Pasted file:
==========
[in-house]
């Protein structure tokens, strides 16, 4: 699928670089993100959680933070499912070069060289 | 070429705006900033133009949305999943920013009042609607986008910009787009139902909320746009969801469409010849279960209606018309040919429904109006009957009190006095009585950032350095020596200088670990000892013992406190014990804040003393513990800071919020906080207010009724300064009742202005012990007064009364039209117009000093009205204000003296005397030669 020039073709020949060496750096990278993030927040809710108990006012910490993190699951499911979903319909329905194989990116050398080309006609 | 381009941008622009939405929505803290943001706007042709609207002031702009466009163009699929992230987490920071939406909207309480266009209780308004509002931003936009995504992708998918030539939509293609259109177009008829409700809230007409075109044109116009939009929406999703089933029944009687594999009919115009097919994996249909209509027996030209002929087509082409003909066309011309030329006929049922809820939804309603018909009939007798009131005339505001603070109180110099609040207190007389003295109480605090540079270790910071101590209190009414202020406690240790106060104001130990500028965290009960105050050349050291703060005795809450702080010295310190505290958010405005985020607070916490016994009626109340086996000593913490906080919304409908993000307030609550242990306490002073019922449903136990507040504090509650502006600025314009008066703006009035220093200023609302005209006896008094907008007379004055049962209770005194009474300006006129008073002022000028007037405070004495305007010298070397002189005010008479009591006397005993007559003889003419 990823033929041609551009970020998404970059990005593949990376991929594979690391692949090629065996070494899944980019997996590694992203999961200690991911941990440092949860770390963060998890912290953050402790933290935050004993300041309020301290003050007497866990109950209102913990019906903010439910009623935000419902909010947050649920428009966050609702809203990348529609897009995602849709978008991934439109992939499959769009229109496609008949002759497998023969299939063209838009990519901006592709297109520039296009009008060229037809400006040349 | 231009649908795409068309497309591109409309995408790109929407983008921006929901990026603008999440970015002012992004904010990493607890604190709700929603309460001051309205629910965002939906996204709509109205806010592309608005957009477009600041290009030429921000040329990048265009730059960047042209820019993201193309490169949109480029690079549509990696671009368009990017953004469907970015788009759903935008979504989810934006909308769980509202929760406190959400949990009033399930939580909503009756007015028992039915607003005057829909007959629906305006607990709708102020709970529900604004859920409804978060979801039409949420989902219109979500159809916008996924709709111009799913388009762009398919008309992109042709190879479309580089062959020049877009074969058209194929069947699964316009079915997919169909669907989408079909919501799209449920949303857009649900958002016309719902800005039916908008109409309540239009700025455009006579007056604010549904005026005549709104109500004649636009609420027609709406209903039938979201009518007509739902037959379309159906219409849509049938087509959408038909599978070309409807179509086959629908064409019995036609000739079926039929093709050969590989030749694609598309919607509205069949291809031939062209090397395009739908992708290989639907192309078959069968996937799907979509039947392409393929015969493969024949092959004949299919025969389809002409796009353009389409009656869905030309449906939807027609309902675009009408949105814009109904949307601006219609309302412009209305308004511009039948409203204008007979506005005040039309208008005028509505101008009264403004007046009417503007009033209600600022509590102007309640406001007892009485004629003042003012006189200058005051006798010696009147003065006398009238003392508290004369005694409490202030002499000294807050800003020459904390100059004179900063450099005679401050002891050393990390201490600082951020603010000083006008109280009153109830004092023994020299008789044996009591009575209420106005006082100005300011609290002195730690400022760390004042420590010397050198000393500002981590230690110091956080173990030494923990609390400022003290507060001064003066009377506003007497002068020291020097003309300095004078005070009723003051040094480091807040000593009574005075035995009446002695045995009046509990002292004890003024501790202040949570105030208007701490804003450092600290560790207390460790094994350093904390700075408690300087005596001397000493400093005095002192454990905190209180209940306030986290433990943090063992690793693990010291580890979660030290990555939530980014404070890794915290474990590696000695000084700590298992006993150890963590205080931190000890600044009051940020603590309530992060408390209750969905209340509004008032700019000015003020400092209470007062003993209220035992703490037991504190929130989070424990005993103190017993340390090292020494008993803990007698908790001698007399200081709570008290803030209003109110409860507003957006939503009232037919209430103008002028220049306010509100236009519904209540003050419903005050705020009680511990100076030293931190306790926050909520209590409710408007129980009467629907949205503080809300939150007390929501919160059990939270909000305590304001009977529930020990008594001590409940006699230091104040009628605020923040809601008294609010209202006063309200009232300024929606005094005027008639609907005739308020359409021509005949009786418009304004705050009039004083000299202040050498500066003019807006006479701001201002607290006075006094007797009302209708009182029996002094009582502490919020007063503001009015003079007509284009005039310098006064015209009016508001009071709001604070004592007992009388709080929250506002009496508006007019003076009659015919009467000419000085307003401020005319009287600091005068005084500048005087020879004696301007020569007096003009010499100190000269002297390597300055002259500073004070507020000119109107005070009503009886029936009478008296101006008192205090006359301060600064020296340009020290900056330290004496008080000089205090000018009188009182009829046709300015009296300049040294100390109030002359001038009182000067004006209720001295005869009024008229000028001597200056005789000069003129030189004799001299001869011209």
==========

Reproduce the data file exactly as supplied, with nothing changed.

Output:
[in-house]
């Protein structure tokens, strides 16, 4: 699928670089993100959680933070499912070069060289 | 070429705006900033133009949305999943920013009042609607986008910009787009139902909320746009969801469409010849279960209606018309040919429904109006009957009190006095009585950032350095020596200088670990000892013992406190014990804040003393513990800071919020906080207010009724300064009742202005012990007064009364039209117009000093009205204000003296005397030669 020039073709020949060496750096990278993030927040809710108990006012910490993190699951499911979903319909329905194989990116050398080309006609 | 381009941008622009939405929505803290943001706007042709609207002031702009466009163009699929992230987490920071939406909207309480266009209780308004509002931003936009995504992708998918030539939509293609259109177009008829409700809230007409075109044109116009939009929406999703089933029944009687594999009919115009097919994996249909209509027996030209002929087509082409003909066309011309030329006929049922809820939804309603018909009939007798009131005339505001603070109180110099609040207190007389003295109480605090540079270790910071101590209190009414202020406690240790106060104001130990500028965290009960105050050349050291703060005795809450702080010295310190505290958010405005985020607070916490016994009626109340086996000593913490906080919304409908993000307030609550242990306490002073019922449903136990507040504090509650502006600025314009008066703006009035220093200023609302005209006896008094907008007379004055049962209770005194009474300006006129008073002022000028007037405070004495305007010298070397002189005010008479009591006397005993007559003889003419 990823033929041609551009970020998404970059990005593949990376991929594979690391692949090629065996070494899944980019997996590694992203999961200690991911941990440092949860770390963060998890912290953050402790933290935050004993300041309020301290003050007497866990109950209102913990019906903010439910009623935000419902909010947050649920428009966050609702809203990348529609897009995602849709978008991934439109992939499959769009229109496609008949002759497998023969299939063209838009990519901006592709297109520039296009009008060229037809400006040349 | 231009649908795409068309497309591109409309995408790109929407983008921006929901990026603008999440970015002012992004904010990493607890604190709700929603309460001051309205629910965002939906996204709509109205806010592309608005957009477009600041290009030429921000040329990048265009730059960047042209820019993201193309490169949109480029690079549509990696671009368009990017953004469907970015788009759903935008979504989810934006909308769980509202929760406190959400949990009033399930939580909503009756007015028992039915607003005057829909007959629906305006607990709708102020709970529900604004859920409804978060979801039409949420989902219109979500159809916008996924709709111009799913388009762009398919008309992109042709190879479309580089062959020049877009074969058209194929069947699964316009079915997919169909669907989408079909919501799209449920949303857009649900958002016309719902800005039916908008109409309540239009700025455009006579007056604010549904005026005549709104109500004649636009609420027609709406209903039938979201009518007509739902037959379309159906219409849509049938087509959408038909599978070309409807179509086959629908064409019995036609000739079926039929093709050969590989030749694609598309919607509205069949291809031939062209090397395009739908992708290989639907192309078959069968996937799907979509039947392409393929015969493969024949092959004949299919025969389809002409796009353009389409009656869905030309449906939807027609309902675009009408949105814009109904949307601006219609309302412009209305308004511009039948409203204008007979506005005040039309208008005028509505101008009264403004007046009417503007009033209600600022509590102007309640406001007892009485004629003042003012006189200058005051006798010696009147003065006398009238003392508290004369005694409490202030002499000294807050800003020459904390100059004179900063450099005679401050002891050393990390201490600082951020603010000083006008109280009153109830004092023994020299008789044996009591009575209420106005006082100005300011609290002195730690400022760390004042420590010397050198000393500002981590230690110091956080173990030494923990609390400022003290507060001064003066009377506003007497002068020291020097003309300095004078005070009723003051040094480091807040000593009574005075035995009446002695045995009046509990002292004890003024501790202040949570105030208007701490804003450092600290560790207390460790094994350093904390700075408690300087005596001397000493400093005095002192454990905190209180209940306030986290433990943090063992690793693990010291580890979660030290990555939530980014404070890794915290474990590696000695000084700590298992006993150890963590205080931190000890600044009051940020603590309530992060408390209750969905209340509004008032700019000015003020400092209470007062003993209220035992703490037991504190929130989070424990005993103190017993340390090292020494008993803990007698908790001698007399200081709570008290803030209003109110409860507003957006939503009232037919209430103008002028220049306010509100236009519904209540003050419903005050705020009680511990100076030293931190306790926050909520209590409710408007129980009467629907949205503080809300939150007390929501919160059990939270909000305590304001009977529930020990008594001590409940006699230091104040009628605020923040809601008294609010209202006063309200009232300024929606005094005027008639609907005739308020359409021509005949009786418009304004705050009039004083000299202040050498500066003019807006006479701001201002607290006075006094007797009302209708009182029996002094009582502490919020007063503001009015003079007509284009005039310098006064015209009016508001009071709001604070004592007992009388709080929250506002009496508006007019003076009659015919009467000419000085307003401020005319009287600091005068005084500048005087020879004696301007020569007096003009010499100190000269002297390597300055002259500073004070507020000119109107005070009503009886029936009478008296101006008192205090006359301060600064020296340009020290900056330290004496008080000089205090000018009188009182009829046709300015009296300049040294100390109030002359001038009182000067004006209720001295005869009024008229000028001597200056005789000069003129030189004799001299001869011209």